There is no standard application form for IFC financing. A company seeking to establish a new venture or expand an existing enterprise can approach IFC directly. This is best done by reading About IFC Financing, and by submitting an investment proposal.

- Where do I submit my investment proposal? 

Proposals can be submitted to IFC's sector/industry departments; regional departments at IFC headquarters in Washington; or the IFC field office closest to the location of the proposed project. To determine the appropriate department to submit the proposal to, read more about IFC's corporate structure and investment operations.

IFC's regional field offices contact information:
 


IFC's sector/industry departments contact information:
 



Offering Services to IFC:


- My company would like to offer its services to IFC. How can we do that? 

IFC does procure consultancy services within its investment and advisory projects. If you would like to make the services of your company available to enterprises involved in IFC or World Bank projects, you must register with the World Bank's DACON Center, a consultant firm registration database. This can be done online at http://www.dgmarket.com/dacon/.

Please note, only registered vendors can receive contract awards from IFC, but you do not need to be registered to be eligible to participate in bidding opportunities. Effective April 1, 2009, all bidding opportunities above $50K will be advertised at dgMarket (http://www.dgmarket.com/).

Learn about World Bank Group Procurement...


IFC Publications and Documents:


- How do I obtain an IFC publication or document? 

IFC's "Publications" site is a valuable resource tool where you can find IFC's Annual Reports, the Doing Business report, and other recent corporate publications.

Find more data and documents, development literature, book events, information resources, and more at the World Bank InfoShop.


Linking to IFC Web Sites:

- Can IFC put a link to my business on its Web site? 

IFC encourages other organizations to link to our Web site, but do not accept link exchanges that are not related to our core business. External links to UN institutions, organizations, and other development programs are subject to specific legal terms and conditions.


Careers and Recruitment:

- How do I apply for a job at IFC? How do I find out what jobs are available? 

We encourage you to review the career opportunities available at IFC. Opportunity listings are available for all aspects of our operations, including investment, legal, environment and social development, economics, treasury, financial operations, advisory services, and risk management.

View current opportunities and apply online at http://www.ifc.org/wps/wcm/connect/Careers_Ext_Content/IFC_External_Corporate_Site/IFC+Careers/Career+Opportunities/.

- Does IFC have internship programs for high school students and college graduates? 

IFC offers a summer internship program. We hire interns each year for a minimum period of four weeks to work on select development projects in Washington, D.C., or in one of IFC's offices worldwide. These are paid positions and are highly competitive. For more information about the program, please visit Summer Internship Web page.

IFC does not have any formal internship programs for high school or college students. However, IFC has several other recruitment programs available for prospective hires. These include opportunities for both recent college graduates and mid-career professionals.

- Will IFC sponsor an individual's education or learning program?

IFC does not offer loans or grants to sponsor individuals in need of financing for education, training, or research.


Fraud and Corruption:

- How do I report fraudulent/corruption activities on behalf of IFC?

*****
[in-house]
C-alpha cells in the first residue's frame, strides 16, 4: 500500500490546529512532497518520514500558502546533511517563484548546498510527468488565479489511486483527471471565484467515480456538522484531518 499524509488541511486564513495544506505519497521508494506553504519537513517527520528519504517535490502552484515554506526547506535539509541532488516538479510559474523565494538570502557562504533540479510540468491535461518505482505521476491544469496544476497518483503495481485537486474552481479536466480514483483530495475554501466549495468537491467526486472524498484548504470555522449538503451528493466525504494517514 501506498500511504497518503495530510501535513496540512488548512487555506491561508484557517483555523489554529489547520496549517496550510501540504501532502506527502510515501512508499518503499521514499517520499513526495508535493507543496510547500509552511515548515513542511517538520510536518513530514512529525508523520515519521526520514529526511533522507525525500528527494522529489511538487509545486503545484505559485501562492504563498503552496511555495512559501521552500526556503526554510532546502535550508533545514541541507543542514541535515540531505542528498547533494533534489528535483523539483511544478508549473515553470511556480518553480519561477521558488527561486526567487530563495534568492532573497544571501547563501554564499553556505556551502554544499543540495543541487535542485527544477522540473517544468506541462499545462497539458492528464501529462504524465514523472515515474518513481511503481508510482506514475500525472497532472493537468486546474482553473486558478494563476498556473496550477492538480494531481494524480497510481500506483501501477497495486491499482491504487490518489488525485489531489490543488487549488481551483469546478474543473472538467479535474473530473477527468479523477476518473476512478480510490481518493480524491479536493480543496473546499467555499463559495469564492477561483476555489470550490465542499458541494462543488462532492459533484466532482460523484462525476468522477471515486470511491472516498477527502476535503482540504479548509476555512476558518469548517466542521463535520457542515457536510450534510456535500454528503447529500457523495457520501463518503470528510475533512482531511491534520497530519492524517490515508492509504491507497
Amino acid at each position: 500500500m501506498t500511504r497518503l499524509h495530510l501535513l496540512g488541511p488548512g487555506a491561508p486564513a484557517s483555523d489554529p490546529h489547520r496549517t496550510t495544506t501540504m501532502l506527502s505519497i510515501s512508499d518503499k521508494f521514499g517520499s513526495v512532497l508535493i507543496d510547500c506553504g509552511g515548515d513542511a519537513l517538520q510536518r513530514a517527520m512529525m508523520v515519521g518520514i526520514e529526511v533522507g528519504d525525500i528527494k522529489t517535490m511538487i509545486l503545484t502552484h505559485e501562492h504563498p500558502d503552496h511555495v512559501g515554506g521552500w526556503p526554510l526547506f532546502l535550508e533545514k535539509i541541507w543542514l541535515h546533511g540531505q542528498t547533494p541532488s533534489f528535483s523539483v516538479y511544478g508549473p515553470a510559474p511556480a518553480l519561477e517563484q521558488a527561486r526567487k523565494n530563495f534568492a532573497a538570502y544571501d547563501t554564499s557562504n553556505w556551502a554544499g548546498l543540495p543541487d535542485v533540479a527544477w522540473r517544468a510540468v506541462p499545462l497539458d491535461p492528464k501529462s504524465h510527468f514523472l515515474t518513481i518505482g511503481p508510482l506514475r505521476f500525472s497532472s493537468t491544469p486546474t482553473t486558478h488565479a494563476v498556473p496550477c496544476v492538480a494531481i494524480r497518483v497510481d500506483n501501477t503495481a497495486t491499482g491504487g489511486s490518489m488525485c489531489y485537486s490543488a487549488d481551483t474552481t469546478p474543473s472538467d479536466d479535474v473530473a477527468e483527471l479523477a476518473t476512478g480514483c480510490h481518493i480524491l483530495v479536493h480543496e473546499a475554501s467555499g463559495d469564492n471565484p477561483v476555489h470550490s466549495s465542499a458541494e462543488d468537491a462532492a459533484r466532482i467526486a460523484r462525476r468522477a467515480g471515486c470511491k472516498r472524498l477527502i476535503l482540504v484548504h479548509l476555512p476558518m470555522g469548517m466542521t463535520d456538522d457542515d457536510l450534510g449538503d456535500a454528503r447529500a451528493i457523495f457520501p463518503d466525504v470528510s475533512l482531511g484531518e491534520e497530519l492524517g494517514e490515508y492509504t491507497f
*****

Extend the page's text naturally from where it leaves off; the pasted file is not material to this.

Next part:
The World Bank's Department of Institutional Integrity (INT) investigates allegations of fraud or corruption in World Bank Group-financed operations, as well as allegations of staff misconduct within the Bank Group.

Examples of issues that should be reported to INT for further review include suspected contract irregularities and violations of the Bank's procurement guidelines; bid manipulation; bid collusion; coercive practices; fraudulent bids; fraud in contract performance; fraud in an audit inquiry; product substitution; price manipulation; substandard or inferior parts or materials; cost or labor mischarges; kickbacks, bribery, or acceptance of gratuities; abuse of authority; misuse of Bank Group funds or funds entrusted to the Bank Group; travel-related fraud; theft and embezzlement; benefits and allowance fraud; conflict of interest; misrepresentation; forgery; pr involvement of Bank Group staff in any of the aforementioned. Learn more...

- I received an e-mail notifying me that IFC is distributing cash entitlements. Is this true?


No, IFC does not distribute cash entitlements. If you receive a fraudulent e-mail stating that you have won money, a lottery, etc., please do not provide any personal or bank account information, instead notify IFC's General Inquiries and the World Bank's Department of Institutional Integrity.

More about fraudulent e-mails or checks...


About IFC Projects:


What is an IFC project?

The term "IFC project" refers, traditionally, to a commercial investment made by IFC and its partners—a transaction involving a loan, equity investment, guarantee, or other financial product from IFC, in conjunction with funding from other commercial investors. Today, IFC's projects also encompass a growing number of specific technical assistance and advisory activities. Often, IFC provides a combination of financing and technical assistance to a client company.

IFC undertakes projects only in client countries: that is, developing countries that are members of IFC. Our membership also includes industrialized countries, whose companies often invest alongside IFC. In addition, many of our industrialized members are donors to our technical assistance and advisory operations, both through trust funds and a network of multidonor facilities operated by IFC.

IFC investments typically range in size from $1 million to $100 million.

What are project categories?

IFC uses "project categories" as a concise way of indicating the level of environmental and social concern posted by a proposed investment. Projects are assigned a category of A, B, or C, in descending order of environmental and social sensitivity, or FI, in the case of financial institutions that on-lend to clients who may present environmental and social concerns.